Author's note: However much I write, there is this one man whom I can never stop writing about. He figured in my life until it was time for me to make decisions about my life. Or maybe, he stayed too long, who knows?
He was an ever-angry man, a strict disciplinarian, a stickler for cleanliness, managed time perfectly and was the Hitler of The House. The House feared him, they thought too hard before making a statement that could receive ‘flak’ from him and dreaded quite evidently, the banging of the large mahogany wooden door. The House featured two obedient sons with families apart from the man himself and his wife. The elder son had a wife and a daughter, while the younger one had a son with his wife. All in all, The House housed a joint family of eight. The younger son soon moved out owing to business commitments to a different house in the city.
The man’s anger fits never stopped, his routine continued and the Nazi-like regime seemed to daunt The House, almost every day. The man’s wife, his older son, his wife and daughter were the ones who occupied The House. No, the man was not a torturer, his defence training and authoritarian behaviour sent people nervously skiing a million meters away until they could secure themselves a safe place, in or outside of The House. What The House did not realize was that, amid all the chaos, the man, found solace in opening himself up to the little Princess, who was the daughter of his older son.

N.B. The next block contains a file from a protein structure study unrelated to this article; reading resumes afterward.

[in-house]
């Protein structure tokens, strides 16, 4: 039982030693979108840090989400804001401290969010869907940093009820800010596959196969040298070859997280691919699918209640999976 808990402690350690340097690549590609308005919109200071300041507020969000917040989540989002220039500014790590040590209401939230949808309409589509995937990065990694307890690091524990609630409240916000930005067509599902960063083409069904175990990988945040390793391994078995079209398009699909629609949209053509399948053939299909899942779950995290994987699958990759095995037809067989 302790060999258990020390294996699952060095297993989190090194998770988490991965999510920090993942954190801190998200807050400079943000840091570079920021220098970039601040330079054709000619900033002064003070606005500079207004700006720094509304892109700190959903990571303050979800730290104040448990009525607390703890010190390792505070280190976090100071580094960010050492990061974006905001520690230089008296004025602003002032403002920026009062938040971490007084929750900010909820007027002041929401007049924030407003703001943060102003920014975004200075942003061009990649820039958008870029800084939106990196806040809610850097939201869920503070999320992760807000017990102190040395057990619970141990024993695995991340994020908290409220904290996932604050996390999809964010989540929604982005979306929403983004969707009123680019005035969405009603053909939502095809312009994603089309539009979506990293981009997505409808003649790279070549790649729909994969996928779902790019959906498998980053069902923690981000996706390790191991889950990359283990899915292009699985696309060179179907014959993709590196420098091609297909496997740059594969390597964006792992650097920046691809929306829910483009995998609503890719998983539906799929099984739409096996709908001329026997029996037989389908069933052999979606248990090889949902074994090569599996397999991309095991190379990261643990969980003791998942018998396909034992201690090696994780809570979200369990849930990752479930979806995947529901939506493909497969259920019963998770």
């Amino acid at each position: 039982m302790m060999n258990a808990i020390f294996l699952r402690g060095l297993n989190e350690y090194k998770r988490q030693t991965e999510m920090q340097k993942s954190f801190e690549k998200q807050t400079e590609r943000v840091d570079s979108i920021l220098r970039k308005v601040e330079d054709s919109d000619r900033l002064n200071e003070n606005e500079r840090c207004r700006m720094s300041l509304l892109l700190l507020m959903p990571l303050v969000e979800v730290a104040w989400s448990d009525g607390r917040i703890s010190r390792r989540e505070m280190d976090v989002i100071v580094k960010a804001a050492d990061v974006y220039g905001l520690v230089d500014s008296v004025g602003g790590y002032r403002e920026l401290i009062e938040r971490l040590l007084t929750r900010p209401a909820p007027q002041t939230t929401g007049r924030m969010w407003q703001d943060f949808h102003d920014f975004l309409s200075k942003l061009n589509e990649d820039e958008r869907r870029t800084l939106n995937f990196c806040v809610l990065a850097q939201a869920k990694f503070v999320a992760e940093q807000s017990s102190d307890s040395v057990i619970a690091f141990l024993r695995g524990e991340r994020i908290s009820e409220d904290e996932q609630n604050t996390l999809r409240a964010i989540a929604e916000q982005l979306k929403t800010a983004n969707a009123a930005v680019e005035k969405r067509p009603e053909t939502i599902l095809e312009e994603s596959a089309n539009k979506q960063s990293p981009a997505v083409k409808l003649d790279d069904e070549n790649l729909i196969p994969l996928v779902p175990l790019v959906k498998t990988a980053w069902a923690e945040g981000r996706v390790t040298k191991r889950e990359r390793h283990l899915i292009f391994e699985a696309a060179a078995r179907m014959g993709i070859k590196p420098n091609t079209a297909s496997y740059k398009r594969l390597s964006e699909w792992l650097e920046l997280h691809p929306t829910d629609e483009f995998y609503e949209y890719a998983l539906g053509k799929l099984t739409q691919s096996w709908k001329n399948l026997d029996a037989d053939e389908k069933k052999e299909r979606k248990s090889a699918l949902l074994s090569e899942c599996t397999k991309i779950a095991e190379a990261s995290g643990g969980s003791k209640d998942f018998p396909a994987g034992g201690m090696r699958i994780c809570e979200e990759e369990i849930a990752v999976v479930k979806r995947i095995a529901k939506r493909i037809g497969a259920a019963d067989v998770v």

The little Princess rested happily on his knees, she wrote letters on his back, earned little shillings every time she felt like a chocolate or ice cream, and was silently taken out to buy the attire she preferred for her birthday and on holidays, was given the liberty to play the game of Trade and cards with the man, sitting erect across each other on the table, with the air-conditioner humming away in full blast. They shared moments, time, space and laughter despite the difference of sixty five years between them.
She was growing up, he was opening up. He told her stories of the scary jungles in the remotest villages of India to the availability of the rarest weed and drugs. He thrilled her by recalling his life encounters with the Ouija board and made sure she spoke the right English and framed the right sentence while in a conversation. She made mistakes, but she learnt. She hugged him when she slept; she watched TV with him and pointed out to a cycle ad. The next day, she had a green Ladybird standing gracefully in the garage of The House. Years later, with the same zeal, he bought her a beautiful silver bracelet watch. She proudly exhibited her watch to the world – little did she know that the watch was an indicator that the time between them was running out.
End note: The last time my grandfather and I interacted was hours before his death when I made him sip on some coffee because he was feeling unwell.